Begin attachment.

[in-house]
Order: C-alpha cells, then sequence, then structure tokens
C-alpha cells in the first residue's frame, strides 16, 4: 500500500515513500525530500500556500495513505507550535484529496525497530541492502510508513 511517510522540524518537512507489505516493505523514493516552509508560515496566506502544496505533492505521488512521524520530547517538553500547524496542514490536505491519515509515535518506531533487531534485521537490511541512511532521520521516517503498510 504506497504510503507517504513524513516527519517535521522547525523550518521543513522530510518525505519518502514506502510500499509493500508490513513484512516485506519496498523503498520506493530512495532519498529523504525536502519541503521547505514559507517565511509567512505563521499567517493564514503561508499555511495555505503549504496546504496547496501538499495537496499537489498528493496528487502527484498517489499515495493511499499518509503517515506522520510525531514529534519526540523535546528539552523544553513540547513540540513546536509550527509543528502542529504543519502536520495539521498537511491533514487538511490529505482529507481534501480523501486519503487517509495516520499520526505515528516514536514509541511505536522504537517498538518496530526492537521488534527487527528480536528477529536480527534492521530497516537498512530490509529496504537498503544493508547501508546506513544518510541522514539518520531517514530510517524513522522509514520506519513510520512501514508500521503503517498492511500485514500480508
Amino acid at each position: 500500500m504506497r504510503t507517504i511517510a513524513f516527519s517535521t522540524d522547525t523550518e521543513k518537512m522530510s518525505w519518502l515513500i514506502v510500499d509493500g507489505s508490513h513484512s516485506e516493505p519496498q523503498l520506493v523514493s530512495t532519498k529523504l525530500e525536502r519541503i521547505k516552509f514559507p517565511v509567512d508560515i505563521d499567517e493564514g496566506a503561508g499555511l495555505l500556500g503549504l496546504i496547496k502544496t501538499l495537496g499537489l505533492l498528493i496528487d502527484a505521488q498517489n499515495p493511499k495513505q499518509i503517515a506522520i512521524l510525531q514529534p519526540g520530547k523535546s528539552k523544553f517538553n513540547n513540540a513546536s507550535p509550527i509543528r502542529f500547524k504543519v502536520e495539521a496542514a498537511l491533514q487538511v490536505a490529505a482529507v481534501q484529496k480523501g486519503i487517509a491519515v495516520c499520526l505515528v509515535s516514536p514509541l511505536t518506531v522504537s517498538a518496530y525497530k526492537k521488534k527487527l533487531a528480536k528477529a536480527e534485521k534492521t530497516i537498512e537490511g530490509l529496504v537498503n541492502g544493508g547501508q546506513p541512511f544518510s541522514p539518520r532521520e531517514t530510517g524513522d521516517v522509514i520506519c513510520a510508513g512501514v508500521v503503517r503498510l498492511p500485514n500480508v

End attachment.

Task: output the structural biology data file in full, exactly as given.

[in-house]
Order: C-alpha cells, then sequence, then structure tokens
C-alpha cells in the first residue's frame, strides 16, 4: 500500500515513500525530500500556500495513505507550535484529496525497530541492502510508513 511517510522540524518537512507489505516493505523514493516552509508560515496566506502544496505533492505521488512521524520530547517538553500547524496542514490536505491519515509515535518506531533487531534485521537490511541512511532521520521516517503498510 504506497504510503507517504513524513516527519517535521522547525523550518521543513522530510518525505519518502514506502510500499509493500508490513513484512516485506519496498523503498520506493530512495532519498529523504525536502519541503521547505514559507517565511509567512505563521499567517493564514503561508499555511495555505503549504496546504496547496501538499495537496499537489498528493496528487502527484498517489499515495493511499499518509503517515506522520510525531514529534519526540523535546528539552523544553513540547513540540513546536509550527509543528502542529504543519502536520495539521498537511491533514487538511490529505482529507481534501480523501486519503487517509495516520499520526505515528516514536514509541511505536522504537517498538518496530526492537521488534527487527528480536528477529536480527534492521530497516537498512530490509529496504537498503544493508547501508546506513544518510541522514539518520531517514530510517524513522522509514520506519513510520512501514508500521503503517498492511500485514500480508
Amino acid at each position: 500500500m504506497r504510503t507517504i511517510a513524513f516527519s517535521t522540524d522547525t523550518e521543513k518537512m522530510s518525505w519518502l515513500i514506502v510500499d509493500g507489505s508490513h513484512s516485506e516493505p519496498q523503498l520506493v523514493s530512495t532519498k529523504l525530500e525536502r519541503i521547505k516552509f514559507p517565511v509567512d508560515i505563521d499567517e493564514g496566506a503561508g499555511l495555505l500556500g503549504l496546504i496547496k502544496t501538499l495537496g499537489l505533492l498528493i496528487d502527484a505521488q498517489n499515495p493511499k495513505q499518509i503517515a506522520i512521524l510525531q514529534p519526540g520530547k523535546s528539552k523544553f517538553n513540547n513540540a513546536s507550535p509550527i509543528r502542529f500547524k504543519v502536520e495539521a496542514a498537511l491533514q487538511v490536505a490529505a482529507v481534501q484529496k480523501g486519503i487517509a491519515v495516520c499520526l505515528v509515535s516514536p514509541l511505536t518506531v522504537s517498538a518496530y525497530k526492537k521488534k527487527l533487531a528480536k528477529a536480527e534485521k534492521t530497516i537498512e537490511g530490509l529496504v537498503n541492502g544493508g547501508q546506513p541512511f544518510s541522514p539518520r532521520e531517514t530510517g524513522d521516517v522509514i520506519c513510520a510508513g512501514v508500521v503503517r503498510l498492511p500485514n500480508v